Chapter 3 Review Questions:
1. What is meant by the following terms:
Homologous chromosomes- A matched pair of chromosomes, one derived from each parent. Both members of the pair are similar in size, shape, and appearance, except for sex chromosomes. Autosomes- The general term for chromosomes other than the sex chromosomes. Sex chromosome- The X and Y chromosomes that determine genetic sex. Barr body- The inactivated X chromosome that appears as a small, dense mass of chromatin attached to the nuclear membrane of somatic cells. This structure can be identified in the cells of a normal female and is called a sex chromatin body or Barr body after the man who first described it. Gene- Are segments of DNA chains that determine some property of the cell and are the basic units of inheritance. Sometimes, they are described as being arranged along the chromosome like beads on a string. Gametogenesis- A specialized type of cell division that occurs during the development of the eggs (ova) and sperm. The development of mature eggs and sperm from precursor cells. Centrosome- A small region of cytoplasm adjacent to the nucleus that contains the centrioles and serves to organize microtubules. 2. How does the process of mitosis compare with meiosis?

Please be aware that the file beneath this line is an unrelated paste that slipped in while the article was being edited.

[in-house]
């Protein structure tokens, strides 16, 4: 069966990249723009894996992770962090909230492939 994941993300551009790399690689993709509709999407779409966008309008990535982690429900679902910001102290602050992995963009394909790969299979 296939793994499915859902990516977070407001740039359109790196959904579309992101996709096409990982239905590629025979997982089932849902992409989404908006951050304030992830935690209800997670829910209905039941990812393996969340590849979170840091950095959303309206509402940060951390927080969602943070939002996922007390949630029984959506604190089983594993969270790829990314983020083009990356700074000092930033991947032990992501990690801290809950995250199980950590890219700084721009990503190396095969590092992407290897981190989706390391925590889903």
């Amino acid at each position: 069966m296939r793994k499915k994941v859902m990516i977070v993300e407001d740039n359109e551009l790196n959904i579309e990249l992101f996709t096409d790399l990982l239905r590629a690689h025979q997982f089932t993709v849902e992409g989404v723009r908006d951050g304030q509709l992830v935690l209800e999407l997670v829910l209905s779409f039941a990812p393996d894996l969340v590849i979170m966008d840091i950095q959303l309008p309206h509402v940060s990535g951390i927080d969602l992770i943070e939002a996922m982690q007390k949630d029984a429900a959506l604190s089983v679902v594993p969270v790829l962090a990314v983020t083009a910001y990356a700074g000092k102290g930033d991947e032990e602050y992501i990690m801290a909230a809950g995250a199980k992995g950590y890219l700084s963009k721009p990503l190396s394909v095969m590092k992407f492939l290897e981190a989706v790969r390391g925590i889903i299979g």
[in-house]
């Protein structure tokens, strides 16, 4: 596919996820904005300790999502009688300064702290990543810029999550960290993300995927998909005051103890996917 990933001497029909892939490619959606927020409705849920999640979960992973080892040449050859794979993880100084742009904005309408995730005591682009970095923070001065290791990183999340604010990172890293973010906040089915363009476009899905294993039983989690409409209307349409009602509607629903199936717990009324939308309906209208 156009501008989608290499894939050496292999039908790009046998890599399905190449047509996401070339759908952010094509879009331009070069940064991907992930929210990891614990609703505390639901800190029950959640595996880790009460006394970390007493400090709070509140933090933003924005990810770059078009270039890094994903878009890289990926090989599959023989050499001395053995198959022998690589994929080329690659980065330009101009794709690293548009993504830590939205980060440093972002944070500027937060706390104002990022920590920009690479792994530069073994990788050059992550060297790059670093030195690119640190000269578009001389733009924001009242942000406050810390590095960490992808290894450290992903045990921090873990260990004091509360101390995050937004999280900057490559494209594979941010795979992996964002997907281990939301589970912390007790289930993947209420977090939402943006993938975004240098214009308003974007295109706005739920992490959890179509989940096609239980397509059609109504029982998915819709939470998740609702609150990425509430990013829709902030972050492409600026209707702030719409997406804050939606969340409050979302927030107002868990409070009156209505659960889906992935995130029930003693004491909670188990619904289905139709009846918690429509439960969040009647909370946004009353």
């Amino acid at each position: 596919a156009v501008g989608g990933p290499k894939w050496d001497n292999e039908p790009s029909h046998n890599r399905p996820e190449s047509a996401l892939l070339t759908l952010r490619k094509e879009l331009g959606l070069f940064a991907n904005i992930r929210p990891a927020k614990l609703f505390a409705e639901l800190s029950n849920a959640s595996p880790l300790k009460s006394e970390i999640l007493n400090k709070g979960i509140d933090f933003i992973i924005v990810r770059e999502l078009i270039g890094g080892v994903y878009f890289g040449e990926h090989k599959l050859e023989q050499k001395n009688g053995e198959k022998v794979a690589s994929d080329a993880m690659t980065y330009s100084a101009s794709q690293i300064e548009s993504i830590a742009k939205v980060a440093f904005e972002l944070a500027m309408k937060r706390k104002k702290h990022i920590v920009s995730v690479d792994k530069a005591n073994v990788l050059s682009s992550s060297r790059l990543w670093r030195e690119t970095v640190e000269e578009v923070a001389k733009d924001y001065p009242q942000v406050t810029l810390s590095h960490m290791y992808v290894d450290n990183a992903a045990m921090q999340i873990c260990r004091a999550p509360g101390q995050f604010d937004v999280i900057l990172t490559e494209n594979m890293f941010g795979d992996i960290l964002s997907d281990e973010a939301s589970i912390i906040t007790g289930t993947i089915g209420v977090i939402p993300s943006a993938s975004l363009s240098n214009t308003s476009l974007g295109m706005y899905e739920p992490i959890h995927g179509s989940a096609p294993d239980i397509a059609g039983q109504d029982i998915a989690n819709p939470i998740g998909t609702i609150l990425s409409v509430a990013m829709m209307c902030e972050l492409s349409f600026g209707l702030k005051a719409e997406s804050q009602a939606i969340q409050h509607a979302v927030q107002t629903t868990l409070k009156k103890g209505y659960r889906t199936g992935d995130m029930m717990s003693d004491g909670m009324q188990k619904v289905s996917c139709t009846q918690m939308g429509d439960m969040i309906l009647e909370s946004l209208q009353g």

In mitosis, each of the two new cells (called the daughter cells) resulting from the cell division receives the same number of chromosomes that were present in the precursor cell (called the parent cell). In meiosis, the number of chromosomes is reduced so that the daughter cells receive only half of the chromosomes possessed by the parent cell. This process is not completed until fertilized by the sperm. 3. What are the differences between spermatogenesis and oogenesis? First, four spermatozoa are produced from each precursor cell in spermatogenesis, but only one ovum is formed from each precursor cell in oogenesis. The other three “daughter cells” derived from the meiotic divisions are discarded as polar bodies....
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